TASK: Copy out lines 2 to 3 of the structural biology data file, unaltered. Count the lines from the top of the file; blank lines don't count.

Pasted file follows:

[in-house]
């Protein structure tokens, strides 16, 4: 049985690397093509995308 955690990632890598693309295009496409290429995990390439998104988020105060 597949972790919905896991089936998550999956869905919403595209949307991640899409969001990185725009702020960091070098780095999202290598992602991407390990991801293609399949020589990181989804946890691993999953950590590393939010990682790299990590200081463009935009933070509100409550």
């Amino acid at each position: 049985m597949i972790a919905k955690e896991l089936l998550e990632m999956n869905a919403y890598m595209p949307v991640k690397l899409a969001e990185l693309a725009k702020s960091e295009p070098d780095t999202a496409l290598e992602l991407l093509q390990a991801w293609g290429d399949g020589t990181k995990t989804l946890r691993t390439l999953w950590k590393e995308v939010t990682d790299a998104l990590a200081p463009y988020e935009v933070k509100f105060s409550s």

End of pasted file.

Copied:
């Protein structure tokens, strides 16, 4: 049985690397093509995308 955690990632890598693309295009496409290429995990390439998104988020105060 597949972790919905896991089936998550999956869905919403595209949307991640899409969001990185725009702020960091070098780095999202290598992602991407390990991801293609399949020589990181989804946890691993999953950590590393939010990682790299990590200081463009935009933070509100409550």
């Amino acid at each position: 049985m597949i972790a919905k955690e896991l089936l998550e990632m999956n869905a919403y890598m595209p949307v991640k690397l899409a969001e990185l693309a725009k702020s960091e295009p070098d780095t999202a496409l290598e992602l991407l093509q390990a991801w293609g290429d399949g020589t990181k995990t989804l946890r691993t390439l999953w950590k590393e995308v939010t990682d790299a998104l990590a200081p463009y988020e935009v933070k509100f105060s409550s």